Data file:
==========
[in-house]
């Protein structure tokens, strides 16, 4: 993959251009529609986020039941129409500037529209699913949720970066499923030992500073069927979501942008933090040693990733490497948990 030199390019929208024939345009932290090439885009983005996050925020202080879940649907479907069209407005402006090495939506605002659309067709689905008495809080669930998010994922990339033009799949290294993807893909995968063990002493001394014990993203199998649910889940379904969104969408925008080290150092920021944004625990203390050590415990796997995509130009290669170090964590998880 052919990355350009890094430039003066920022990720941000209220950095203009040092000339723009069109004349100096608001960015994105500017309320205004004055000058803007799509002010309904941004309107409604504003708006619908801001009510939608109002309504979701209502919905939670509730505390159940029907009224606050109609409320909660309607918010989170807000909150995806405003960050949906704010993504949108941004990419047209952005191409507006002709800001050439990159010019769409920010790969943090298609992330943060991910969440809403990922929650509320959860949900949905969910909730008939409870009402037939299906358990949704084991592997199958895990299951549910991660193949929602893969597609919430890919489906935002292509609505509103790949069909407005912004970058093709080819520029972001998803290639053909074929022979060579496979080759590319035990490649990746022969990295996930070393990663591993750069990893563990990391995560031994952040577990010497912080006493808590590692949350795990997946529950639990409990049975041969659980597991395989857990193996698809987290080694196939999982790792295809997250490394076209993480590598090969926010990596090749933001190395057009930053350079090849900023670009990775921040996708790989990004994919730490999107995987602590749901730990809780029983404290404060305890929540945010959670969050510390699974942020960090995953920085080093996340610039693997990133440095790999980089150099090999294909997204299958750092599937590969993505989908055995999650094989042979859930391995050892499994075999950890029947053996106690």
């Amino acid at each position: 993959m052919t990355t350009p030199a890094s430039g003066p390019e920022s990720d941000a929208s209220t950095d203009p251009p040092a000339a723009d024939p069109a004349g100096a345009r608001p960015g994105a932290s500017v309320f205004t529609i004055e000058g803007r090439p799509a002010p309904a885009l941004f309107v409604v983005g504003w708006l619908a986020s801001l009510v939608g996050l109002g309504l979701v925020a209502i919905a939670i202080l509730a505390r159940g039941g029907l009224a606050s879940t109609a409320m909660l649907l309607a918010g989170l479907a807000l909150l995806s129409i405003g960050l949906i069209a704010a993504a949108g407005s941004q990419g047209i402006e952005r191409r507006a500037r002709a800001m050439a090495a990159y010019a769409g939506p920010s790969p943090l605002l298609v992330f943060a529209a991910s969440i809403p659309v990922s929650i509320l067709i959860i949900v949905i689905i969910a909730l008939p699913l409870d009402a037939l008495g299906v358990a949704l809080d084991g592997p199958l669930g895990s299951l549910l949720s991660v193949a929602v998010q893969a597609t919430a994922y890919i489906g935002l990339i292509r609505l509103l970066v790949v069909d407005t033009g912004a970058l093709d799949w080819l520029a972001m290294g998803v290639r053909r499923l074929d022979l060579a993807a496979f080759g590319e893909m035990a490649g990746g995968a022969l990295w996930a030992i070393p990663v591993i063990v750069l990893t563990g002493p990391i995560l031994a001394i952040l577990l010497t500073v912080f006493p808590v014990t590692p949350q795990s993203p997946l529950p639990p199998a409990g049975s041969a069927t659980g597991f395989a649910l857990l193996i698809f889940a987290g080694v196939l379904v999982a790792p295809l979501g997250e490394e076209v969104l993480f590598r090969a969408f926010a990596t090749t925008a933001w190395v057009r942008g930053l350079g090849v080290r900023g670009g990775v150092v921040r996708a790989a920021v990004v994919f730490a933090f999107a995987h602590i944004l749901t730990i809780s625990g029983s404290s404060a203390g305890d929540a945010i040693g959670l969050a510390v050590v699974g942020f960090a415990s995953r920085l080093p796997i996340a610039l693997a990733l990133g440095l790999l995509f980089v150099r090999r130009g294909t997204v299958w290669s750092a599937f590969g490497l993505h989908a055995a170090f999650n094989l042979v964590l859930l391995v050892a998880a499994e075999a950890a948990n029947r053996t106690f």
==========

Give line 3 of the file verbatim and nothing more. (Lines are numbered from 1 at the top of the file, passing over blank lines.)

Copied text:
């Amino acid at each position: 993959m052919t990355t350009p030199a890094s430039g003066p390019e920022s990720d941000a929208s209220t950095d203009p251009p040092a000339a723009d024939p069109a004349g100096a345009r608001p960015g994105a932290s500017v309320f205004t529609i004055e000058g803007r090439p799509a002010p309904a885009l941004f309107v409604v983005g504003w708006l619908a986020s801001l009510v939608g996050l109002g309504l979701v925020a209502i919905a939670i202080l509730a505390r159940g039941g029907l009224a606050s879940t109609a409320m909660l649907l309607a918010g989170l479907a807000l909150l995806s129409i405003g960050l949906i069209a704010a993504a949108g407005s941004q990419g047209i402006e952005r191409r507006a500037r002709a800001m050439a090495a990159y010019a769409g939506p920010s790969p943090l605002l298609v992330f943060a529209a991910s969440i809403p659309v990922s929650i509320l067709i959860i949900v949905i689905i969910a909730l008939p699913l409870d009402a037939l008495g299906v358990a949704l809080d084991g592997p199958l669930g895990s299951l549910l949720s991660v193949a929602v998010q893969a597609t919430a994922y890919i489906g935002l990339i292509r609505l509103l970066v790949v069909d407005t033009g912004a970058l093709d799949w080819l520029a972001m290294g998803v290639r053909r499923l074929d022979l060579a993807a496979f080759g590319e893909m035990a490649g990746g995968a022969l990295w996930a030992i070393p990663v591993i063990v750069l990893t563990g002493p990391i995560l031994a001394i952040l577990l010497t500073v912080f006493p808590v014990t590692p949350q795990s993203p997946l529950p639990p199998a409990g049975s041969a069927t659980g597991f395989a649910l857990l193996i698809f889940a987290g080694v196939l379904v999982a790792p295809l979501g997250e490394e076209v969104l993480f590598r090969a969408f926010a990596t090749t925008a933001w190395v057009r942008g930053l350079g090849v080290r900023g670009g990775v150092v921040r996708a790989a920021v990004v994919f730490a933090f999107a995987h602590i944004l749901t730990i809780s625990g029983s404290s404060a203390g305890d929540a945010i040693g959670l969050a510390v050590v699974g942020f960090a415990s995953r920085l080093p796997i996340a610039l693997a990733l990133g440095l790999l995509f980089v150099r090999r130009g294909t997204v299958w290669s750092a599937f590969g490497l993505h989908a055995a170090f999650n094989l042979v964590l859930l391995v050892a998880a499994e075999a950890a948990n029947r053996t106690f």